Today, numerous risk charts are used in various countries: they are different for both specific types of risk factors or the number of risk factors considered and type of population on which statistic analysis are made, so that it becomes possible and easy to realise an extremely specific GCVR stratification capable to consider different cultures and lifestyles (Framingham, Euroscore, and “Progetto Cuore” chart in Italy). A few years ago the NECP-ATP III Guidelines introduced “high CV risk” individuals, referring to subjects with evidence of coronary heart disease or subjects with the presence of “equivalent status” (Diabetes, Atherosclerotic Obstructive Peripheral Arteriopathy, Carotid Stenosis >50% or Stroke or Abdominal Aortic Aneurism history) (1).
The ATS process can be defined as a progressive structural remodelling of the vessel wall towards definitive plaque formation and possible related complications. According to new data, the disease begins as an endothelium functional disorder capable of determining a loss of vascular homeostasis and related functional reserve that initially can become clinically evident only in conditions in which it needs to increase tissue metabolic requirements (Effort Angina, Transient Ischemic Attack, Intermittent Claudication) while, after more time, they can become symptomatic at rest because even basal perfusion is impaired (Acute Coronary Syndrome, Stroke, Critical Leg Ischemia, CV death).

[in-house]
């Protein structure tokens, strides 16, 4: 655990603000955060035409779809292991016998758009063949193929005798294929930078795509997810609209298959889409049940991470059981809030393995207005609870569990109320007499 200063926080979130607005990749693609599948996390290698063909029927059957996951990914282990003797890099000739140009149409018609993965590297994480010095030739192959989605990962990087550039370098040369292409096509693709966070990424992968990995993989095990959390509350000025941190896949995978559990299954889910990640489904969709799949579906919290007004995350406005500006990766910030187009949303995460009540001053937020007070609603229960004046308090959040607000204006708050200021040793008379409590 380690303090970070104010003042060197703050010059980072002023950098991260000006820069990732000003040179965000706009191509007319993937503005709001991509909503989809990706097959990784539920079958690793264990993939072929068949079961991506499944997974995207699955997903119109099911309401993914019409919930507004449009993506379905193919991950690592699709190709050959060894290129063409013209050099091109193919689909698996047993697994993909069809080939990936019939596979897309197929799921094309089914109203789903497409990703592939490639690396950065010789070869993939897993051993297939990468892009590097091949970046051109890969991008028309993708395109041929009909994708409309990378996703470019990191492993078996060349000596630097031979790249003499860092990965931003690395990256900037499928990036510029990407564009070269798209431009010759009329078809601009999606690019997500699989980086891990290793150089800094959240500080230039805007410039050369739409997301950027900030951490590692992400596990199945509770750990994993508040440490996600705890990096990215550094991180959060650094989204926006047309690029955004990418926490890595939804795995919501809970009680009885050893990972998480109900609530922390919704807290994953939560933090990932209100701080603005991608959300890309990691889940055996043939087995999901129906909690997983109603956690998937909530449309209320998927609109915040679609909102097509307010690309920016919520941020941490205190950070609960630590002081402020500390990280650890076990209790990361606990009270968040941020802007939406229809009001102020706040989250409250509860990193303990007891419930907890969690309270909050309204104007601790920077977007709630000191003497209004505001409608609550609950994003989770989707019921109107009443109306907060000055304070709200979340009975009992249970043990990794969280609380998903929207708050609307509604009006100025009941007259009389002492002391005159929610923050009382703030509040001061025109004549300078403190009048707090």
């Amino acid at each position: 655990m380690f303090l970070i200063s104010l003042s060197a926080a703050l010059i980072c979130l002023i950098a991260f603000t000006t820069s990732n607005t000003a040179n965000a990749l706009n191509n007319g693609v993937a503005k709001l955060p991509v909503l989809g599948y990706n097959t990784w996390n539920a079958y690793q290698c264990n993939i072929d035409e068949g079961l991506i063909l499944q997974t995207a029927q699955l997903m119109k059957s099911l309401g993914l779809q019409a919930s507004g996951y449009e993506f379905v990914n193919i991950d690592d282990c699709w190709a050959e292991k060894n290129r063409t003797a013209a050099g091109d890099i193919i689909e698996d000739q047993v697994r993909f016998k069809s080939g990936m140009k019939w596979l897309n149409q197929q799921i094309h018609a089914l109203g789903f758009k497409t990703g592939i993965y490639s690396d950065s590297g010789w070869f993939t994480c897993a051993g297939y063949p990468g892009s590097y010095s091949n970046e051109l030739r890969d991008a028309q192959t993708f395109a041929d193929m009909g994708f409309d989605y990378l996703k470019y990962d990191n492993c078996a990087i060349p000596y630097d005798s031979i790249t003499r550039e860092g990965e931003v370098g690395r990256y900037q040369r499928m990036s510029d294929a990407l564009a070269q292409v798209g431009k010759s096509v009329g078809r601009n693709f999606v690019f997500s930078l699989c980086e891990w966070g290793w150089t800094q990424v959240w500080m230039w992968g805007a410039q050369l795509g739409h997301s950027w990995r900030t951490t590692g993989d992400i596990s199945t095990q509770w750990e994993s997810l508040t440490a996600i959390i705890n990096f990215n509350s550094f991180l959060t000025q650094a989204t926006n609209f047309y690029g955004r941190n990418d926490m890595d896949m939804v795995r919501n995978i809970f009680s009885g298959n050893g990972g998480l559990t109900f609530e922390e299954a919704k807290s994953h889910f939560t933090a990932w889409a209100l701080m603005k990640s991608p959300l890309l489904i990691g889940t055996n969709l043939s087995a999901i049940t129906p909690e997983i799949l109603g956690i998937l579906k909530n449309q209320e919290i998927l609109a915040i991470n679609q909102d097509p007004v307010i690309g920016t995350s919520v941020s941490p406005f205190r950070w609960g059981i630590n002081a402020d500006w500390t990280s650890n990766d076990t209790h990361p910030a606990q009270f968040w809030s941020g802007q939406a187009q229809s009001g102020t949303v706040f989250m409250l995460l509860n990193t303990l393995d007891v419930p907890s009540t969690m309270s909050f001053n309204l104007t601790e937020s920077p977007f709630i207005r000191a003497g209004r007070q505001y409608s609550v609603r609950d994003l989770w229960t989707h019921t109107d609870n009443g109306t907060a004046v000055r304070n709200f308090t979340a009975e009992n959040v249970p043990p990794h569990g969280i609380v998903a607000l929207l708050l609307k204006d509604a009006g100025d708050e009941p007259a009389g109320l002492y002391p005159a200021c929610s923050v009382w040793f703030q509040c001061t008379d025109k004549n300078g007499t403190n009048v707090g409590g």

Functional disorder and initial structural wall changes characterise a precocious disease phase and identify a “Preclinical ATS” condition that, for it's own definition, doesn’t slow a corresponding cluster of clinical sings. The identification of specific markers related to this precocious phase of ATS is very useful to introduce a new strategy of primary prevention in clinical practice. Preclinical markers of ATS are related to the presence of risk factors for ATS, to multifocal ATS and to the severity of coronary stenosis evaluated both by IVUS (p < 0.0001) or angiographically (p= 0.03) (2).
Today, Preclinical ATS identification is possible through the use of different methods: carotid ultrasound study which identifies specific wall transformations such as increased Intima-Media Thickness (IMT) or Asymptomatic Carotid Plaque (ACP), Ankle Brachial pressure Index (ABI) measurement, evaluation of endothelial dysfunction by Flow-Mediated Vasodilation (FMD) and Multidetector Computed Tomography of coronary arteries (MDCT).